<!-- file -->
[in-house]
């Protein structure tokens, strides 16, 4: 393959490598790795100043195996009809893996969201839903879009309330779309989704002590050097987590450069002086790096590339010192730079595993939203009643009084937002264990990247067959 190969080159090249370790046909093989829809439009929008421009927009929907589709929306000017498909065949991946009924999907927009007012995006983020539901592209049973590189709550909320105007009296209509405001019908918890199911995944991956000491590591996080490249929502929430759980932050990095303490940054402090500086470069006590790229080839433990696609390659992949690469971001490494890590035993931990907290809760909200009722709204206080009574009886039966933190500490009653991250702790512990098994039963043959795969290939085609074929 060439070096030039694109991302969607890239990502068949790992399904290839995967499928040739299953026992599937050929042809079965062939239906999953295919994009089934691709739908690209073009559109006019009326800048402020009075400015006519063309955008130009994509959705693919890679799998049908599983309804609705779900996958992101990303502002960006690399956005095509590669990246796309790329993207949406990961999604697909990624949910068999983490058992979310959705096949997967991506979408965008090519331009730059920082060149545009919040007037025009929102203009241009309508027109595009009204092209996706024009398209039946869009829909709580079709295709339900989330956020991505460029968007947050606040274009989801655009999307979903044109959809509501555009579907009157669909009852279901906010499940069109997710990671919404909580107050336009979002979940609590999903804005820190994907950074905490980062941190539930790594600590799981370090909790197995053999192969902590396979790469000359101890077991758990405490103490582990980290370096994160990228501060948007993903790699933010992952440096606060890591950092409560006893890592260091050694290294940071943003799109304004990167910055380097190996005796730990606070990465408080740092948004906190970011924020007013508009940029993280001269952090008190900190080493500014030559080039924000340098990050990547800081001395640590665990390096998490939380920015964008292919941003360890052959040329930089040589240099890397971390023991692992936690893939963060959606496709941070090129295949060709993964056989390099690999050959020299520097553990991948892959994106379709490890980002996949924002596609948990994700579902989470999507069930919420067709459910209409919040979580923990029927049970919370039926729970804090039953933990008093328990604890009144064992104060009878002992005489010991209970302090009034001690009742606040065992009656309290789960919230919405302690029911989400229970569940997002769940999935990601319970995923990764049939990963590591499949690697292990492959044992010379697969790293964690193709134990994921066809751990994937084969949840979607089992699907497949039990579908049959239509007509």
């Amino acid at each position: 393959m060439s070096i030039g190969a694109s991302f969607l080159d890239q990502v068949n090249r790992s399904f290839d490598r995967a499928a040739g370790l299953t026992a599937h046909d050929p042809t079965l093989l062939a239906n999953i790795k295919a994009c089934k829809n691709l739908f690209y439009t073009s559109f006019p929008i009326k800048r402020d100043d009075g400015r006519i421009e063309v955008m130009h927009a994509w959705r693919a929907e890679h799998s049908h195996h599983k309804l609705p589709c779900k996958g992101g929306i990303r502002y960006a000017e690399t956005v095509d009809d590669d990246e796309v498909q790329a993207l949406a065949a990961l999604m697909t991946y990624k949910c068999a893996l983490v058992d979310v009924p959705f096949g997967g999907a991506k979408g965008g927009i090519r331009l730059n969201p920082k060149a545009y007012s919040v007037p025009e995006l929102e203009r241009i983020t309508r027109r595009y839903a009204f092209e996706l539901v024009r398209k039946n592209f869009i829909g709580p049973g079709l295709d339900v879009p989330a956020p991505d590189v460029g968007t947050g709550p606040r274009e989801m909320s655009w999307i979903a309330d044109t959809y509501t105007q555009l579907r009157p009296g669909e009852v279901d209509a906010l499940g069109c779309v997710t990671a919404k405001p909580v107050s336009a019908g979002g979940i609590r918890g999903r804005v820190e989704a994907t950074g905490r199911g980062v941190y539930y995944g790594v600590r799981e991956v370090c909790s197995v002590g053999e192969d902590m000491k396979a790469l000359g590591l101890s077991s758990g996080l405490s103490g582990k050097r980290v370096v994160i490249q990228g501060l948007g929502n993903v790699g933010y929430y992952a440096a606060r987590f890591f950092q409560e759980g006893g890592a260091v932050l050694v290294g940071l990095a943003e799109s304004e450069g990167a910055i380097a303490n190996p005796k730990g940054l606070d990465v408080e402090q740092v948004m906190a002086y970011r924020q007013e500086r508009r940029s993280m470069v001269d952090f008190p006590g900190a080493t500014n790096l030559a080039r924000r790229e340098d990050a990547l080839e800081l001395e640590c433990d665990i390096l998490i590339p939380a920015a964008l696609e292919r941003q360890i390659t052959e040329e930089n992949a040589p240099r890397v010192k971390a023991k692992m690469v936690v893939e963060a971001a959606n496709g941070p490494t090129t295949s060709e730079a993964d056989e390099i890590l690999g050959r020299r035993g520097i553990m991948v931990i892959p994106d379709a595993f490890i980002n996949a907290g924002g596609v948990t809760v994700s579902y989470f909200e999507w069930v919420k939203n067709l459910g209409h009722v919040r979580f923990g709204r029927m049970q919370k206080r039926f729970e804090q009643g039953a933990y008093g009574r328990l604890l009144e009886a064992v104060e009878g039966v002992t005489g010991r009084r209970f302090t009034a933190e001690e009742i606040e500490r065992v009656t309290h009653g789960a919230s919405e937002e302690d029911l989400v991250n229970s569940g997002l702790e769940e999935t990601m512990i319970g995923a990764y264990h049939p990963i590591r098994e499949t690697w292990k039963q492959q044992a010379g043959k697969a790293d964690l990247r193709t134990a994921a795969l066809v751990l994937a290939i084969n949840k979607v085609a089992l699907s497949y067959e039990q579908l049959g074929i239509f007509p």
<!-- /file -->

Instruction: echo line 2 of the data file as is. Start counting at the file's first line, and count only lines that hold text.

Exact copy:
């Protein structure tokens, strides 16, 4: 393959490598790795100043195996009809893996969201839903879009309330779309989704002590050097987590450069002086790096590339010192730079595993939203009643009084937002264990990247067959 190969080159090249370790046909093989829809439009929008421009927009929907589709929306000017498909065949991946009924999907927009007012995006983020539901592209049973590189709550909320105007009296209509405001019908918890199911995944991956000491590591996080490249929502929430759980932050990095303490940054402090500086470069006590790229080839433990696609390659992949690469971001490494890590035993931990907290809760909200009722709204206080009574009886039966933190500490009653991250702790512990098994039963043959795969290939085609074929 060439070096030039694109991302969607890239990502068949790992399904290839995967499928040739299953026992599937050929042809079965062939239906999953295919994009089934691709739908690209073009559109006019009326800048402020009075400015006519063309955008130009994509959705693919890679799998049908599983309804609705779900996958992101990303502002960006690399956005095509590669990246796309790329993207949406990961999604697909990624949910068999983490058992979310959705096949997967991506979408965008090519331009730059920082060149545009919040007037025009929102203009241009309508027109595009009204092209996706024009398209039946869009829909709580079709295709339900989330956020991505460029968007947050606040274009989801655009999307979903044109959809509501555009579907009157669909009852279901906010499940069109997710990671919404909580107050336009979002979940609590999903804005820190994907950074905490980062941190539930790594600590799981370090909790197995053999192969902590396979790469000359101890077991758990405490103490582990980290370096994160990228501060948007993903790699933010992952440096606060890591950092409560006893890592260091050694290294940071943003799109304004990167910055380097190996005796730990606070990465408080740092948004906190970011924020007013508009940029993280001269952090008190900190080493500014030559080039924000340098990050990547800081001395640590665990390096998490939380920015964008292919941003360890052959040329930089040589240099890397971390023991692992936690893939963060959606496709941070090129295949060709993964056989390099690999050959020299520097553990991948892959994106379709490890980002996949924002596609948990994700579902989470999507069930919420067709459910209409919040979580923990029927049970919370039926729970804090039953933990008093328990604890009144064992104060009878002992005489010991209970302090009034001690009742606040065992009656309290789960919230919405302690029911989400229970569940997002769940999935990601319970995923990764049939990963590591499949690697292990492959044992010379697969790293964690193709134990994921066809751990994937084969949840979607089992699907497949039990579908049959239509007509």